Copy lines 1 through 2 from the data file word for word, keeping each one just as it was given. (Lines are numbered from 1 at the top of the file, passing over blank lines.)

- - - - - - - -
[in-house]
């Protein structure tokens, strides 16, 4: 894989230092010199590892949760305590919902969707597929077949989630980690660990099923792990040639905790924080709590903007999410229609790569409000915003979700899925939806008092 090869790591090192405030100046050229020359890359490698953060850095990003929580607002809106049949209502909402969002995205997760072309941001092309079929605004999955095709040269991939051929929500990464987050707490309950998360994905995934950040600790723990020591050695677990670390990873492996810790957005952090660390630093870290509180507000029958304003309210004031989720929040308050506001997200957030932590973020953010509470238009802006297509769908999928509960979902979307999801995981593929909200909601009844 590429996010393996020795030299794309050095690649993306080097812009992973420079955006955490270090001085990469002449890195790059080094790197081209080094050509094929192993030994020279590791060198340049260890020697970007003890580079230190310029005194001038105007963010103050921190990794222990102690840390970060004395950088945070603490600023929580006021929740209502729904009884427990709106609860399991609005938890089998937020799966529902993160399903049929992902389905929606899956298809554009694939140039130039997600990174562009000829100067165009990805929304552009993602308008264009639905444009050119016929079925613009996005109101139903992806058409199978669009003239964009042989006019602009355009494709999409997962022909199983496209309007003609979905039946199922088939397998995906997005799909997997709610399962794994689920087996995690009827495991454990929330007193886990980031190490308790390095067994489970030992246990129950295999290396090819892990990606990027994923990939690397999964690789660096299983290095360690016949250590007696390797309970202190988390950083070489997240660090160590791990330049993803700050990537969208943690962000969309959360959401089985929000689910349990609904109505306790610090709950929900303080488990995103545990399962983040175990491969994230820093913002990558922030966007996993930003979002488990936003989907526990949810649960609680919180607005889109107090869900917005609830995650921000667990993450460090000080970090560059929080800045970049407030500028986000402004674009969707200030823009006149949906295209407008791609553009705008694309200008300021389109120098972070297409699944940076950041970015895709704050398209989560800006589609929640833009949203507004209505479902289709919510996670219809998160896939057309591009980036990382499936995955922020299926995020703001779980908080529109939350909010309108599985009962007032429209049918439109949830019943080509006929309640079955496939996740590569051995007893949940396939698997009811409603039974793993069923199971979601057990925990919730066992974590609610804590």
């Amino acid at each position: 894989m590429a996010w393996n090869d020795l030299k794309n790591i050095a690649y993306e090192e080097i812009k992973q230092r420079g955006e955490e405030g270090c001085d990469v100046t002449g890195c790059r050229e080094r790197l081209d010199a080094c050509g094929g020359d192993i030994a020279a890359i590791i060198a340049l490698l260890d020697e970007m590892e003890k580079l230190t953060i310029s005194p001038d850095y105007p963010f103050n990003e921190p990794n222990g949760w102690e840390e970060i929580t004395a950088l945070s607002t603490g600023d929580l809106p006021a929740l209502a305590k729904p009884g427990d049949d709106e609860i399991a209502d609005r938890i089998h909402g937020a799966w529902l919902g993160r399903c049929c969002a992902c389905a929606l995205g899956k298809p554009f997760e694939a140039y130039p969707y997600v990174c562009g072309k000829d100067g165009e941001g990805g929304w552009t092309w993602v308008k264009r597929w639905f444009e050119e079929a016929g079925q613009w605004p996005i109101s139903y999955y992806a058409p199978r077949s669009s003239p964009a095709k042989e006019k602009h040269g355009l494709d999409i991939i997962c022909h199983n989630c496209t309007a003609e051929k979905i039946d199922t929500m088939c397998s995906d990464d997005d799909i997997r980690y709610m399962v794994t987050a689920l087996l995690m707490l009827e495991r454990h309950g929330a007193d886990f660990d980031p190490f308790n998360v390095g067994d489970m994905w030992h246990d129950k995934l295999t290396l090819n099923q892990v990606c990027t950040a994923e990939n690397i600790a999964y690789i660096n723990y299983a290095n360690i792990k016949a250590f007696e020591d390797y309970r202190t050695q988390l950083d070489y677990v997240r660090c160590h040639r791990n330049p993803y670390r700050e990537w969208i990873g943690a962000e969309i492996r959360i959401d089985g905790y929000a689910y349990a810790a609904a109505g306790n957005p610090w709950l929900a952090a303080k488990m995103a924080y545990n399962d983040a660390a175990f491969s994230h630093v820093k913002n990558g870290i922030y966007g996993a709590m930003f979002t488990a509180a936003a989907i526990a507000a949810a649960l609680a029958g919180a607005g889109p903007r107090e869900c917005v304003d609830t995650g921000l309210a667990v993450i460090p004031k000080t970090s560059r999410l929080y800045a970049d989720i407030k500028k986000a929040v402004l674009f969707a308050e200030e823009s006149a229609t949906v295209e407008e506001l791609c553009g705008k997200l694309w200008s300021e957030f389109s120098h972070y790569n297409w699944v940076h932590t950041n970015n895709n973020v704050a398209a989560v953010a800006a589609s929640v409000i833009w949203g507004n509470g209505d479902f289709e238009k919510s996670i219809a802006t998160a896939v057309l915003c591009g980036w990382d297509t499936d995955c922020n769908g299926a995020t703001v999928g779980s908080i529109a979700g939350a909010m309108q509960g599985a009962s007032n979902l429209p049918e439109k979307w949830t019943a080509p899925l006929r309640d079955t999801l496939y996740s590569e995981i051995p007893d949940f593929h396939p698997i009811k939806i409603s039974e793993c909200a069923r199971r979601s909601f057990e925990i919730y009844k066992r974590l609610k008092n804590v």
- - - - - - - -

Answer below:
[in-house]
């Protein structure tokens, strides 16, 4: 894989230092010199590892949760305590919902969707597929077949989630980690660990099923792990040639905790924080709590903007999410229609790569409000915003979700899925939806008092 090869790591090192405030100046050229020359890359490698953060850095990003929580607002809106049949209502909402969002995205997760072309941001092309079929605004999955095709040269991939051929929500990464987050707490309950998360994905995934950040600790723990020591050695677990670390990873492996810790957005952090660390630093870290509180507000029958304003309210004031989720929040308050506001997200957030932590973020953010509470238009802006297509769908999928509960979902979307999801995981593929909200909601009844 590429996010393996020795030299794309050095690649993306080097812009992973420079955006955490270090001085990469002449890195790059080094790197081209080094050509094929192993030994020279590791060198340049260890020697970007003890580079230190310029005194001038105007963010103050921190990794222990102690840390970060004395950088945070603490600023929580006021929740209502729904009884427990709106609860399991609005938890089998937020799966529902993160399903049929992902389905929606899956298809554009694939140039130039997600990174562009000829100067165009990805929304552009993602308008264009639905444009050119016929079925613009996005109101139903992806058409199978669009003239964009042989006019602009355009494709999409997962022909199983496209309007003609979905039946199922088939397998995906997005799909997997709610399962794994689920087996995690009827495991454990929330007193886990980031190490308790390095067994489970030992246990129950295999290396090819892990990606990027994923990939690397999964690789660096299983290095360690016949250590007696390797309970202190988390950083070489997240660090160590791990330049993803700050990537969208943690962000969309959360959401089985929000689910349990609904109505306790610090709950929900303080488990995103545990399962983040175990491969994230820093913002990558922030966007996993930003979002488990936003989907526990949810649960609680919180607005889109107090869900917005609830995650921000667990993450460090000080970090560059929080800045970049407030500028986000402004674009969707200030823009006149949906295209407008791609553009705008694309200008300021389109120098972070297409699944940076950041970015895709704050398209989560800006589609929640833009949203507004209505479902289709919510996670219809998160896939057309591009980036990382499936995955922020299926995020703001779980908080529109939350909010309108599985009962007032429209049918439109949830019943080509006929309640079955496939996740590569051995007893949940396939698997009811409603039974793993069923199971979601057990925990919730066992974590609610804590």